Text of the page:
Show of the week
Once upon a time in the 1970s, when feminism was known as women's lib, a paunchy, garrulous former tennis champion named Bobby Riggs ran around daring top female players to face him across the net. First the hustler dispatched Margaret Court, and he crowed. Next Riggs took on Billie Jean King, 26 years his junior, in a nationally televised event massively hyped as the Battle of the Sexes. The Houston Astrodome showdown had all the theatricality of pro wrestling, yet it tapped into some fundamental feelings on both sides of the gender divide.
In this entertaining TV movie, writer-director Jane Anderson (The Baby Dance) captures the absurdity of the King-Riggs match without minimizing the importance it took on in 1973. Holly Hunter's King combines a keen sense of irony with a fierce will to win. Ron Silver goes full throttle as Riggs (who died in '95), making his shameless self-promotion strangely endearing. As the chauvinist swine stands sweaty and bedraggled on the edge of defeat, you want to jeer and console him simultaneously.
But what's a tennis film without a few faults? The on-court action is stretched out in an effort to boost the drama of a straight-set contest. Normally funny Fred Willard flops as Howard Cosell. And the ending waves the feminist banner too vigorously.
Bottom Line: Hits mostly winners
NBC (Tuesdays, 8 p.m. ET)
When this sitcom premiered last month, Brian Dennehy's irascible character struck me as Archie Bunker reincarnated. Then I noted some distinctions. The widower Fitzgerald (first name undisclosed) calls his three adult sons morons, not meatheads. When he announces that "the neighborhood is officially going to hell," he's lamenting the arrival of a "fancy-shmancy" coffeehouse, not a minority family. He's endlessly argumentative but not all that controversial. If it weren't for Dennehy's bulk, Fitzgerald might be designated Bunker Lite.
Fortunately the star has the strength to carry this formulaic show on his back-though the task seems to weary him a bit. It's the old story of the offspring failing to empty the nest. The married son (Justin Louis) lives in his father's house with his pregnant wife (Connie Britton) and little girl (Abigail Mavity). One of the single sons (Jon Patrick Walker) just quit his job and moved back in; the other (Chris Moynihan) is a cheeky good-for-nothing who keeps turning up for meals. Pop complains about their presence yet loves them deep down. Death of a Salesman it ain't, but I'd be the last to begrudge Dennehy a payday.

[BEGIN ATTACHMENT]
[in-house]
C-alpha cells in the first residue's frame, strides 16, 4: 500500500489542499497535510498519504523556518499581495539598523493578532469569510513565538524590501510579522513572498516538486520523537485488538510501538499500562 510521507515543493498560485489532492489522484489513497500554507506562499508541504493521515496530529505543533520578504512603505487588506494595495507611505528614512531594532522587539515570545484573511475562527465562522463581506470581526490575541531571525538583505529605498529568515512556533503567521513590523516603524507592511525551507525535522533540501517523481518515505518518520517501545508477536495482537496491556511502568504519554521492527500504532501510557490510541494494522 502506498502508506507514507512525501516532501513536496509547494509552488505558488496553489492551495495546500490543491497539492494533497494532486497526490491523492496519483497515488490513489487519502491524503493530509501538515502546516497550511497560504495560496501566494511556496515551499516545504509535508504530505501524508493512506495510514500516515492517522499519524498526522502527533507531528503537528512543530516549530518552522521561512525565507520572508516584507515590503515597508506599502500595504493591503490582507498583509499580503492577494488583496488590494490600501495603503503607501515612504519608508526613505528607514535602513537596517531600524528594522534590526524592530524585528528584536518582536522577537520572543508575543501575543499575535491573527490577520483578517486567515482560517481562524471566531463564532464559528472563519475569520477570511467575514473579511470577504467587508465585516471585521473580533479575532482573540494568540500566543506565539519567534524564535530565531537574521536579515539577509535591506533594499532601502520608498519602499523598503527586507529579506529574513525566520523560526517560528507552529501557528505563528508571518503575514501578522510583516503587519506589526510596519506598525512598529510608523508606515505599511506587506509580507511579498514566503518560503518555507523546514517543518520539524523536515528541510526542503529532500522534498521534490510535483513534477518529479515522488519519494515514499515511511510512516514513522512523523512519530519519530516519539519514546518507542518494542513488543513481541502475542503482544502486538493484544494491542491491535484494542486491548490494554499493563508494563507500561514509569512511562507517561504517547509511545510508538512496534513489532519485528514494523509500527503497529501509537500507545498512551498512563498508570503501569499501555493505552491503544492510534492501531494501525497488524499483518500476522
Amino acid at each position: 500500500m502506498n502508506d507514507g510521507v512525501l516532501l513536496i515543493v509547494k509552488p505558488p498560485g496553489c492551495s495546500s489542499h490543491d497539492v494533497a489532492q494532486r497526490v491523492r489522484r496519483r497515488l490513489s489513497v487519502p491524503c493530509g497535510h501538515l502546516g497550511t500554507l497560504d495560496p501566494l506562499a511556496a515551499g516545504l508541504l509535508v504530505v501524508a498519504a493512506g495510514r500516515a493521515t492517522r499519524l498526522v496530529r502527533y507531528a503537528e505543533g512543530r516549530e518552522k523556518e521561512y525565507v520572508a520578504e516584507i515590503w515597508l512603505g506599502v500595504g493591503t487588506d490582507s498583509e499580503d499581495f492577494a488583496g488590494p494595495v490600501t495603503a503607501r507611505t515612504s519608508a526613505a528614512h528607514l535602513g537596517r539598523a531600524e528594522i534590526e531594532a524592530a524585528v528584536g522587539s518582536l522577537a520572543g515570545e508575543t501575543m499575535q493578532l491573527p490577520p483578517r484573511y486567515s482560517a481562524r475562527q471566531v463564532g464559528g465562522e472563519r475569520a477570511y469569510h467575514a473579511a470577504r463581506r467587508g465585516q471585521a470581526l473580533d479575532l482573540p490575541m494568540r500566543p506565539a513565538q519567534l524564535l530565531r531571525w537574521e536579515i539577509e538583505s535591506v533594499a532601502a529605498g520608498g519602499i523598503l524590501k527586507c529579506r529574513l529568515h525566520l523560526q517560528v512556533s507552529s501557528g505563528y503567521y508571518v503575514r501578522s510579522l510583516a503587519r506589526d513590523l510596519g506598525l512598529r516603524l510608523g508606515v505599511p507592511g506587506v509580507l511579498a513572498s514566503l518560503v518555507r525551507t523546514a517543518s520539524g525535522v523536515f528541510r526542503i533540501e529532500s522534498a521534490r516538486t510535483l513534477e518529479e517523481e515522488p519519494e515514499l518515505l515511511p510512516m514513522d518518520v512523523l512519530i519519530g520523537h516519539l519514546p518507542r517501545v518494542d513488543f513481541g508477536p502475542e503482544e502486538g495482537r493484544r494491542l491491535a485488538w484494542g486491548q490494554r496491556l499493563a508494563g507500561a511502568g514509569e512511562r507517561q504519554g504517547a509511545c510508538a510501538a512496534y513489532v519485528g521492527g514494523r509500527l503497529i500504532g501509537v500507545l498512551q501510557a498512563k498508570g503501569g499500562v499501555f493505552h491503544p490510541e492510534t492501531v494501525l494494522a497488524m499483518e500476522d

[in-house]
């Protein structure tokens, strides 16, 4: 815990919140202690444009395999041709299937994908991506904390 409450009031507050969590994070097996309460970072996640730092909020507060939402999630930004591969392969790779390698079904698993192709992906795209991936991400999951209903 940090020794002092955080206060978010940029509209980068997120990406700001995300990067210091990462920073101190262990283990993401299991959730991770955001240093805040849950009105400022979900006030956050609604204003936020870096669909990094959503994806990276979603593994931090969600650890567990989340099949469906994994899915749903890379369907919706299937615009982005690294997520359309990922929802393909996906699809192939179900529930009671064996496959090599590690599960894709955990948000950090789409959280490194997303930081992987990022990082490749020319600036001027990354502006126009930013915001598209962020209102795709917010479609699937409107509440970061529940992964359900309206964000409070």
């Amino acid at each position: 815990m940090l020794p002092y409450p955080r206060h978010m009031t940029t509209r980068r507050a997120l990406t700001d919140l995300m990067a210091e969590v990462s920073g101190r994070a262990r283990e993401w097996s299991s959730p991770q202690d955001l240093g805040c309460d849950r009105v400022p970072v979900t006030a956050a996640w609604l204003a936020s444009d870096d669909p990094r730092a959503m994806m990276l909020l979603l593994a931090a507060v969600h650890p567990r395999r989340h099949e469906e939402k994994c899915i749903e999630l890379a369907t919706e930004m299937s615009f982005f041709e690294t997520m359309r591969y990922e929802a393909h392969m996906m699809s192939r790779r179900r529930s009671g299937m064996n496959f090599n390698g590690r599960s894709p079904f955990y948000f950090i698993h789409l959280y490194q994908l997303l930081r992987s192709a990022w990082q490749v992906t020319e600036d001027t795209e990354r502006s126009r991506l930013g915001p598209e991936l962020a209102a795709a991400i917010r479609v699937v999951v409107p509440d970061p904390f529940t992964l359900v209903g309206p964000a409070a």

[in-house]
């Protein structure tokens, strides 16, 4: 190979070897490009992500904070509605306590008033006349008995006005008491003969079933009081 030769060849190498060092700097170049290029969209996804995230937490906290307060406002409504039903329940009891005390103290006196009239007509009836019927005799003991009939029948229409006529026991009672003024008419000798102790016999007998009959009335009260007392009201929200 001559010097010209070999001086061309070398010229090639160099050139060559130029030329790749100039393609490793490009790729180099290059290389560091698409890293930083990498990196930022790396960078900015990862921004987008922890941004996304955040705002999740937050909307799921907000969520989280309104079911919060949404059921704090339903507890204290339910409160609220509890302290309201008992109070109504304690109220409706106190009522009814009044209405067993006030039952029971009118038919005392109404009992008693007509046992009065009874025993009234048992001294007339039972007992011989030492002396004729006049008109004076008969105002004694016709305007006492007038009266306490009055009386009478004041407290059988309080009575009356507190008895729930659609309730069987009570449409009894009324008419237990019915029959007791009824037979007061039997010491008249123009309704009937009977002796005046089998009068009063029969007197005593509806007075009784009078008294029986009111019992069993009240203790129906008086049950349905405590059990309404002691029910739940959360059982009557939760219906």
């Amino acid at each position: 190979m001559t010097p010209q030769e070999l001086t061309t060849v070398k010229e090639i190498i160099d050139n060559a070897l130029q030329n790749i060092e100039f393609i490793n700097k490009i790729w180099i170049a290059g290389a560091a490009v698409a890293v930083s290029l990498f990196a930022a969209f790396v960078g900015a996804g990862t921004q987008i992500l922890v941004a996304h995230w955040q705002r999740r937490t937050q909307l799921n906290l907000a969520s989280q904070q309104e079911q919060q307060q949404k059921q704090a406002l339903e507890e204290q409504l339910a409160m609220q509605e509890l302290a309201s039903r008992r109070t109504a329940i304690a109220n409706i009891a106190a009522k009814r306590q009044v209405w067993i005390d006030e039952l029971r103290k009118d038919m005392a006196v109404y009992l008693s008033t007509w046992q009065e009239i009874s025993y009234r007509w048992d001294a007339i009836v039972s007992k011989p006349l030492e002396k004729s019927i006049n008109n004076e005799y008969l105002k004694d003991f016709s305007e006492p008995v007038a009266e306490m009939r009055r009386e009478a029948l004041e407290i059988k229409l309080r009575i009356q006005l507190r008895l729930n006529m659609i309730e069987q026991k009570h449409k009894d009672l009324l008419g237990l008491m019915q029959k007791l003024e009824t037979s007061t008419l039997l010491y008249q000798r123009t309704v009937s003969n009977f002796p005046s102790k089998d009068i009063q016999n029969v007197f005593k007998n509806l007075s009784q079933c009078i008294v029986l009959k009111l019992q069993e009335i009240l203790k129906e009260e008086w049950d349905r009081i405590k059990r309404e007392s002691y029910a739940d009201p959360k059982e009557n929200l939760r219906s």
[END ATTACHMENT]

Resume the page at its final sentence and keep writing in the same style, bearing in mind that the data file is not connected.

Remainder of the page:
Bottom Line: Only Brian makes it bearable
Comedy Central (Wednesdays, 10:30 p.m. ET)
If I could pardon an impeachable offense in the April 4 premiere, I might vote aye on this new comedy series set at 1600 Pennsylvania Ave.
Creators Trey Parker and Matt Stone (South Park) are aiming for a presidential spoof of sitcom conventions, and things begin promisingly when George W. Bush (Timothy Bottoms) tries to shuttle between his romantically inclined wife, Laura (Carrie Quinn Dolin), in one room and warring interest groups in the other. But I couldn't ignore the patently offensive fact that the antiabortion delegation is led by a talking fetus.
Though episode 2 treats capital punishment almost as tastelessly, Parker's idea of a bad improv troupe faking an execution really slays me. Maybe we need a White House where the maid (Marcia Wallace) wises off to the President and a chatty neighbor (John D'Aquino) can pop in without an appointment.
Bottom Line: Will polarize the electorate
The Complete Story
Discovery Channel (Sun., April 15, 8 p.m, ET)
PBS (Check local listings)
Catch both these specials at Eastertide, because they complement each other nicely. Jesus: The Complete Story draws on archaeology and historical scholarship for three hours of interesting speculation about the details of Jesus's life. The program closes with a reconstruction of what his face probably looked like-and it's something you've never seen on a holy card. The Face: Jesus in Art, a documentary of remarkable beauty, studies the myriad ways Jesus has been depicted in painting and sculpture. The two-hour film concludes that there is "no one authentic image" of a man beheld through the eyes of faith. Something to ponder after trying the scientific approach.
Bottom Line: Worthwhile seasonal viewing
>Sunday, April 15 THE MIRACLE MAKER ABC (7 p.m. ET) A clay-animation special, which first aired in 2000, tells the story of Jesus from a child's viewpoint.
Monday, April 16 INTIMATE PORTRAIT: ROMA DOWNEY Lifetime (7 p.m. ET) This bio follows the Touched by an Angel star from her Irish childhood.
Tuesday, April 17 CHAINS OF LOVE UPN (8 p.m. ET) Eeny-meeny...A chooser is chained to four possible romantic partners in this new reality series.
Wednesday, April 18 INVESTIGATIVE REPORTS: BEHIND BARS A&E(10 p.m. ET) Host Bill Kurtis unlocks the story of a London women's prison plagued by violence.
Thursday, April 19 ER NBC (10 p.m. ET) Complications abound as Drs. Greene and Corday prepare to tie the knot.
Friday, April 20 BORN IN MY HEART ABC (10 p.m. ET) Barbara Walters and ABC colleagues share personal stories of adoption.
Saturday, April 21 KIDS'CHOICE AWARDS Nickelodeon (8 p.m. ET) Rosie O'Donnell plays host as young viewers pick their entertainment faves.
ABC (Mon., April 16, 8 p.m. ET)